Exercises, examples and other material relating to training module P402. This topic is presented on public course Using Perl on the Web
Perl originated from a requirement to write network-aware scripts, and it's always been a great language for writing both clients and servers. You might wonder if you really need to write such programs these days but, yes, there are times that you want to write test programs against which to run a stanard client or server, and times that you want to provide a specialist tool that talks directly to another network process.
|Articles and tips on this subject||updated|
|3874||Using Perl to read an RSS feed off a web site and extract data - via LWP and XML modules|
Perl is excellent glue-ware ... something I was reminded of towards the end of Friday's Perl Programming Course. A delegate asked me how easy it is to grab an XML resource from the web (such as an RSS feed) and extract data from it. Well - you could write the code yourself, or you could use standard ...
|2047||Small Web Server in Perl|
I would not encourage you to write your own web server in Perl, but I might suggest that you used the http protocol as a convenient intersystem communication protocol ... and that might result in you implementing part of http for the purpose ;-)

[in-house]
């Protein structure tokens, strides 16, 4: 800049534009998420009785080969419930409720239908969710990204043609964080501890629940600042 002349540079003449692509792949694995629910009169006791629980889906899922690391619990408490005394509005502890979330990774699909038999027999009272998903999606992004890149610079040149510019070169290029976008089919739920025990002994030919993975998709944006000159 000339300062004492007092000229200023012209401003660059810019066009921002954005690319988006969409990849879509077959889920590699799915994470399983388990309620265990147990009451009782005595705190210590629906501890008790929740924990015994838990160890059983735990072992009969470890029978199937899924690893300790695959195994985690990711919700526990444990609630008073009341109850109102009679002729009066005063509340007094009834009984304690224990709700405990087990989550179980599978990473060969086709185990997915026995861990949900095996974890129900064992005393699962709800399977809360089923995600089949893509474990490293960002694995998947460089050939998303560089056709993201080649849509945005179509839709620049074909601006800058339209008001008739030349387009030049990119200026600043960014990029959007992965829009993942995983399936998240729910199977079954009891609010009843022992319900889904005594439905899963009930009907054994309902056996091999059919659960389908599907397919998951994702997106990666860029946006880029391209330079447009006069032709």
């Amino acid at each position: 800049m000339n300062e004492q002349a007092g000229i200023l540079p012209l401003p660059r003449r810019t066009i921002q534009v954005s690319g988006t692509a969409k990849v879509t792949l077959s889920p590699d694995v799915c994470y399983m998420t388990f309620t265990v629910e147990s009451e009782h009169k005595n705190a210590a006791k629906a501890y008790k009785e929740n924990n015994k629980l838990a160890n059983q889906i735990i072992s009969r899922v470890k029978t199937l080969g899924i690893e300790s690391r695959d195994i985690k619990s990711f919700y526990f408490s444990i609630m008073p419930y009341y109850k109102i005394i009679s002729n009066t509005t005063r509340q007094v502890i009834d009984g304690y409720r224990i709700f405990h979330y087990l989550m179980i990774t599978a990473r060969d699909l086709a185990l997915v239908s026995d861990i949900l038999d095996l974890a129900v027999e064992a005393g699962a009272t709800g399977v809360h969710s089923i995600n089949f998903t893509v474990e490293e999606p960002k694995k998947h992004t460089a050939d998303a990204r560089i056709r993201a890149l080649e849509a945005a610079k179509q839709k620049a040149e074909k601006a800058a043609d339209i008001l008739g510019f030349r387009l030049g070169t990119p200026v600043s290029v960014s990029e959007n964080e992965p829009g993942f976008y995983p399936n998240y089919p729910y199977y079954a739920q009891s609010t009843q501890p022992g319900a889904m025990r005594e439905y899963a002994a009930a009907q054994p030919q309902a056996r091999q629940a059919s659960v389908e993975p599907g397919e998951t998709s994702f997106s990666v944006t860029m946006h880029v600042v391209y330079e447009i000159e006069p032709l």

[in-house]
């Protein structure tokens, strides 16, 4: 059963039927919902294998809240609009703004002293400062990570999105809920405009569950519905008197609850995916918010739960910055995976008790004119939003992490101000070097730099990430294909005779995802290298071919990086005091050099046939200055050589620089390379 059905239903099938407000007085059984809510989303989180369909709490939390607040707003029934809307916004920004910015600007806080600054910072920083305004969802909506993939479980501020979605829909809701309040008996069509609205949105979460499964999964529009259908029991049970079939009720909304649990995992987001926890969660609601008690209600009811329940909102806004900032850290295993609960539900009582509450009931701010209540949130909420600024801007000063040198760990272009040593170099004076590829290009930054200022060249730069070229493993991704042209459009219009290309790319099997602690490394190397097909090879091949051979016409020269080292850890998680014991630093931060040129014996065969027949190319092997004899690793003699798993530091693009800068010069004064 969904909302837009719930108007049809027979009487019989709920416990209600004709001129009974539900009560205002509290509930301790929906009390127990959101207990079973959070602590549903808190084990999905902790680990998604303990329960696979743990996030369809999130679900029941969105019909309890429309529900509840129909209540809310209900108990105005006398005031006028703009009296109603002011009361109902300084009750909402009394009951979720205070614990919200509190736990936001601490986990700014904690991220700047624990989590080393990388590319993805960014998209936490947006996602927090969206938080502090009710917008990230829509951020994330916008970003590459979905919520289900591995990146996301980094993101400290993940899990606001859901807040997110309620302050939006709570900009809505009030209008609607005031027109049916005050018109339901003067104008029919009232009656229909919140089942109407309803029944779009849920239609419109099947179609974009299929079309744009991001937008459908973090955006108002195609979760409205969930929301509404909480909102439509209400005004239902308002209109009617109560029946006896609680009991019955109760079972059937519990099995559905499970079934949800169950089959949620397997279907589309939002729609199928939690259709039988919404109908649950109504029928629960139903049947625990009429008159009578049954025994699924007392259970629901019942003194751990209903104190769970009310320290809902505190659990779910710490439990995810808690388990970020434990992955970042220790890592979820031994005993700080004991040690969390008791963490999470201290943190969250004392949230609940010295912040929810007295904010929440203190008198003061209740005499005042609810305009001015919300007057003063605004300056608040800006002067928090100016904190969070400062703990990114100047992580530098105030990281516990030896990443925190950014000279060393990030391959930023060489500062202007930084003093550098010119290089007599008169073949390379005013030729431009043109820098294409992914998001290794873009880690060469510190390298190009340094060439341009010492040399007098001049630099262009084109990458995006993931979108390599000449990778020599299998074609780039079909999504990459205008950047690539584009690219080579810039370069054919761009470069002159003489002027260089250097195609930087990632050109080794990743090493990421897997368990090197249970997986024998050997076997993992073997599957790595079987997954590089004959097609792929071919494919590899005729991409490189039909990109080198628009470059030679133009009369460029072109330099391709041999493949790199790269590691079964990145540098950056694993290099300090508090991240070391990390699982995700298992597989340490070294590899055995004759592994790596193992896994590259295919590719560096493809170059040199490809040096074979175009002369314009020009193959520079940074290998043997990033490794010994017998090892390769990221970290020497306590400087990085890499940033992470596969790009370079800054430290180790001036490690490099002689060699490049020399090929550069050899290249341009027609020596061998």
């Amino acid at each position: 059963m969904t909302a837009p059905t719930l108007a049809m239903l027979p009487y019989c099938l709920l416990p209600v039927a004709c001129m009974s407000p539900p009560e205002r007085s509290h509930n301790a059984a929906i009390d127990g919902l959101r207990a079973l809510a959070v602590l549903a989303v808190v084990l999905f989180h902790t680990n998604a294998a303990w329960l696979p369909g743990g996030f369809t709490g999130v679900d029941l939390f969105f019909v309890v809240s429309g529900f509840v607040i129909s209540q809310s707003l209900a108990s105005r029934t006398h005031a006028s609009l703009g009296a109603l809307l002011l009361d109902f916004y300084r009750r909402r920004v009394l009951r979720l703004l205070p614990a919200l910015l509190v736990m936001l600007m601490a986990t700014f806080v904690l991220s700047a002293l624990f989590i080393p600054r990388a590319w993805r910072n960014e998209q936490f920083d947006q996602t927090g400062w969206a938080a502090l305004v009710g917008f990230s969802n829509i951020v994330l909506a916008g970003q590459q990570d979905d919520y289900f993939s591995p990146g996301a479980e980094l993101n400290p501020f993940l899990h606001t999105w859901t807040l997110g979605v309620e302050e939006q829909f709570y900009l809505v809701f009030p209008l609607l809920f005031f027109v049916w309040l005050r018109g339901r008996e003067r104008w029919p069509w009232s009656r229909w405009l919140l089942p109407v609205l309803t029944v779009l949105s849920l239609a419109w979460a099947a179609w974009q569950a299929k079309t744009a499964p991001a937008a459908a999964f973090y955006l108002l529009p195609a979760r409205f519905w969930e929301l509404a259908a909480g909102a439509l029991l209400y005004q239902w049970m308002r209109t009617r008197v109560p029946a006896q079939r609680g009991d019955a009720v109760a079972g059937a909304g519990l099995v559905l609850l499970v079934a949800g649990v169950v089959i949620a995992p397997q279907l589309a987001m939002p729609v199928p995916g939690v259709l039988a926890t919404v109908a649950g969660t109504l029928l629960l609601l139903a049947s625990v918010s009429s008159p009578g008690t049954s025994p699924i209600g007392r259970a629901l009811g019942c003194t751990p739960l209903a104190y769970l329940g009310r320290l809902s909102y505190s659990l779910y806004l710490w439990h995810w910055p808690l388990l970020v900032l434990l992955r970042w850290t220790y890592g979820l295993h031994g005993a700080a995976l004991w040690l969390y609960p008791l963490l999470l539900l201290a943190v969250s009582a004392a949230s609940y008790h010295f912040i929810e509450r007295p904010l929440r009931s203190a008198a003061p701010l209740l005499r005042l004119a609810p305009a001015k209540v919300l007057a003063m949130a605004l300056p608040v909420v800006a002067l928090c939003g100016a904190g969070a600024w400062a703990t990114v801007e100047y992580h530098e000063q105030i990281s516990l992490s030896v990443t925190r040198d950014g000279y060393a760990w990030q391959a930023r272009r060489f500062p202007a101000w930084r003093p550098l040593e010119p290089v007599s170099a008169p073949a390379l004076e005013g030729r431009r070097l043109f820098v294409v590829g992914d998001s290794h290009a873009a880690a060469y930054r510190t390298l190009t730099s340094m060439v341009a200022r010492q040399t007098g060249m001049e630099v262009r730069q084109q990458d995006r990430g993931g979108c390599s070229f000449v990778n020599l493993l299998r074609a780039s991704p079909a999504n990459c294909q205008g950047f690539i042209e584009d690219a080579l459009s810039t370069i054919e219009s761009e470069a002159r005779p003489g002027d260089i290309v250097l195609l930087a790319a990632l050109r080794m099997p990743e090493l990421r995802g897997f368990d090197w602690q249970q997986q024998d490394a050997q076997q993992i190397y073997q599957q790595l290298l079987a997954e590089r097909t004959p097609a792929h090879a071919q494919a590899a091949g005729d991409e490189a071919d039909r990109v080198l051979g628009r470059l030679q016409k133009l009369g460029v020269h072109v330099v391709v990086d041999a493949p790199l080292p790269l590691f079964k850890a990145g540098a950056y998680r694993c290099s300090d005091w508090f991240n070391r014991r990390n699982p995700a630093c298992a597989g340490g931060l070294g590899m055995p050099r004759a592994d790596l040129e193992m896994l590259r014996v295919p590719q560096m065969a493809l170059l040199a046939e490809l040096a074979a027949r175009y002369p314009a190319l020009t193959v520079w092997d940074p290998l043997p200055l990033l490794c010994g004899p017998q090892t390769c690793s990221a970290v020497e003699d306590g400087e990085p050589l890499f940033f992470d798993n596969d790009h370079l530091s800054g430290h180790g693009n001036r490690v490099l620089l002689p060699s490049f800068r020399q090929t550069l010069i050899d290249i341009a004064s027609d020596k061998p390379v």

With that proviso in mind, I have just added source code ...
Examples from our training material
|dot|| buffering - dotd come out all together|
|dot2|| Buffering - progress bar in dots|
|mcopy|| End of line conversion - moving data file between operating systems|
|miniserver.pl|| Small Web Server in Perl|
|pf1|| Finger client|
|pf3|| Better finger client|
|pt3a|| time and date from a series of hosts|
|pt4|| Using local OS commands to run network processes|
|ptime|| Simple client|
|sts|| Simple Perl time SERVER|
PicturesLearning how to use Perl behind a web site
Some modules are available for download
as a sample of our material or under an Open Training Notes License
for free download from [here]
Topics covered in this module
Checking protocols using telnet.
RFC868 - time protocol.
Low-level client network access.
Using the socket module.
Using name services.
Running network commands directly.
Writing a time server.
Byte order and end-of-line considerations.
Finger client example.
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